New Abbey Corn Mill is situated 7 miles south of
Dumfries, in the small village of New
Abbey, on the A710 road.
The mill can be visited 1 April to 30 September:
Monday to Sunday, 9.30am to 5.30pm. 1 October to 31
March: Daily except Thursday and Friday, 10am to 4pm.
Small entry fee.
Map / DG2 8BX .
Area Click On Map . 28 Large Images .
1200s - the first corn mill was built on this site
by the monks of Sweetheart Abbey, with the abbey
being situated at the other end of the village, a
1700s - the mill that can be seen today was built
on the site of the earlier mill. The original water
system and holding pond is used in this mill.
The mill is operated some days so visitors can
view it working.
The earlist way of grinding corn, oats, barley,
and wheat was with a stone and a stone bowl, a slow
way of pounding them into flour.
Quern-stones were used next,
small top and bottom stones with groves in the top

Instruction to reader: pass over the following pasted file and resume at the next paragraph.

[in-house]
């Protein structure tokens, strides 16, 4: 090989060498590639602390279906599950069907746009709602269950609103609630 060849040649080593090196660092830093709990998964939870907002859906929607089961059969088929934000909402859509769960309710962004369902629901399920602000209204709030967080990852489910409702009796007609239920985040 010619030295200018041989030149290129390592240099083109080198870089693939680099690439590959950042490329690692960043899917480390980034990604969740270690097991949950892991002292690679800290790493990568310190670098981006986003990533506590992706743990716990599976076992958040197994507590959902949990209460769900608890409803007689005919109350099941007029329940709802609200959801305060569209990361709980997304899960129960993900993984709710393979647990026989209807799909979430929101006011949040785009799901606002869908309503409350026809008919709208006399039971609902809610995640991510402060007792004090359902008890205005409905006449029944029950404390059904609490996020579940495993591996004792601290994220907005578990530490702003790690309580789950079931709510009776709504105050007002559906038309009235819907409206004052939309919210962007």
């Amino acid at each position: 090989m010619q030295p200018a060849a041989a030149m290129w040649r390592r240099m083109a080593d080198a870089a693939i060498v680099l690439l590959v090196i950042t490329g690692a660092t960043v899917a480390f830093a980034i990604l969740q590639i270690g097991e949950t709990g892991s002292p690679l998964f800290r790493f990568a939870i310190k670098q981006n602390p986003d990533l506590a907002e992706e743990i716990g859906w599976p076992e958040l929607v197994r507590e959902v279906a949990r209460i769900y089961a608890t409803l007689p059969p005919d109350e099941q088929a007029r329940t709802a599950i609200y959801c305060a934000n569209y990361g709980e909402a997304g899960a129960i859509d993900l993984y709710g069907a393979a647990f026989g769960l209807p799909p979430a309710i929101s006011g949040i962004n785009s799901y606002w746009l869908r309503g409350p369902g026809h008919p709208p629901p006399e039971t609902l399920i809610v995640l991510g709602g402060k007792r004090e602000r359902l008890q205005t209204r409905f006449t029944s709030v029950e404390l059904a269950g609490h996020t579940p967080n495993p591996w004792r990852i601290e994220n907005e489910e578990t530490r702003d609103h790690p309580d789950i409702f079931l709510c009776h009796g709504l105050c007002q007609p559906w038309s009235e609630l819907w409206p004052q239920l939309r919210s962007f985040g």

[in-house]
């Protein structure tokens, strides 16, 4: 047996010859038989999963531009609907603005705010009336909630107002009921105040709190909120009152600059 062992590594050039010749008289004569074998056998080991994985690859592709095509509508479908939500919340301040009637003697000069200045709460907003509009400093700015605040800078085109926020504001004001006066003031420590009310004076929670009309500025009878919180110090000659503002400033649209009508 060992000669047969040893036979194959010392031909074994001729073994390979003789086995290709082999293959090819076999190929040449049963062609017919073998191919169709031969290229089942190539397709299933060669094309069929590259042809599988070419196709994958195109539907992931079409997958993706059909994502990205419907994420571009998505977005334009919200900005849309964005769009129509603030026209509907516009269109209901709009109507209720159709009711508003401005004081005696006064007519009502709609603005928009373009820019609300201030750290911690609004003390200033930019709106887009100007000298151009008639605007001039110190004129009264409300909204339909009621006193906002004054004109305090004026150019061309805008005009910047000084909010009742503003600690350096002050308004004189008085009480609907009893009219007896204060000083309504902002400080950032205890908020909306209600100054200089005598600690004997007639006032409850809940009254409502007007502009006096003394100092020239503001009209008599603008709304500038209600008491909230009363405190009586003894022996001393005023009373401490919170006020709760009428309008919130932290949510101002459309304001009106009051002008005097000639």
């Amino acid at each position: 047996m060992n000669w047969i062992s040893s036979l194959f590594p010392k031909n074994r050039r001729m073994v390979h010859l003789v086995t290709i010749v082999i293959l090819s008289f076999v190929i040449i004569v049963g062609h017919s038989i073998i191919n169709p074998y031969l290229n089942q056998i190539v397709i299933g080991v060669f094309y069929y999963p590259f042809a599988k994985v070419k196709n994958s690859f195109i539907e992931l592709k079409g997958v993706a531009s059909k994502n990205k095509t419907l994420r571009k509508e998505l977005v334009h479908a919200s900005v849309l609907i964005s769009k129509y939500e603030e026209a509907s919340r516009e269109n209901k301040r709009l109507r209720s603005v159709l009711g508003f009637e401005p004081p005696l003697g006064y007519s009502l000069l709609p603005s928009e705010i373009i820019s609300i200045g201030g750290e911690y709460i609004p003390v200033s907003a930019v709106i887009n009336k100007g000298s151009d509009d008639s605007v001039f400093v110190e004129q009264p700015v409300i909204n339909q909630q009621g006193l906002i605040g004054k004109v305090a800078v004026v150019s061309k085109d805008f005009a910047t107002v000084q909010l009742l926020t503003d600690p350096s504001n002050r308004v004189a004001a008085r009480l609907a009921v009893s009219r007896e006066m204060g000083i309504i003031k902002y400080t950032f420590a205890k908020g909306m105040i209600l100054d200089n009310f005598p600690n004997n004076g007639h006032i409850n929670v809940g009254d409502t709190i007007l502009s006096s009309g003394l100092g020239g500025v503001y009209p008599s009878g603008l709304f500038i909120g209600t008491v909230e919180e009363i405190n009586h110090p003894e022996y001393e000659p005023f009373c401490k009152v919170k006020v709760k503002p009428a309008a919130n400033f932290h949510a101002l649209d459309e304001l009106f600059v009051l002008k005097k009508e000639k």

stone. The top stone was turned by hand to grind the
corn. These were used in most homes, taking two or
three hours a day to produce enough flour to make
bread for a family.
1100s - water mills, wind mills, and animal
powered mills were then used for industrial use in
Scotland, many by monks of abbeys.
These mills used large grinding stones with groves
cut into the top stone, so as the top stone turned,
it would crush the corn into flower.
The speed of the stones, and how close together
they were, produced finer flour. Fine and course
flour was needed for producing differet foods.
Farmers then took their corn to the mills to be
dried in a kiln, then ground by the large stones in
Modern mills now use electricity to turn metal
rollers to grind the corn. Some of the rollers have
grooves in them.
1948 - the New Abbey Corn Mill was closed
Historic Environment Scotland now run the mill as
a tourist attraction.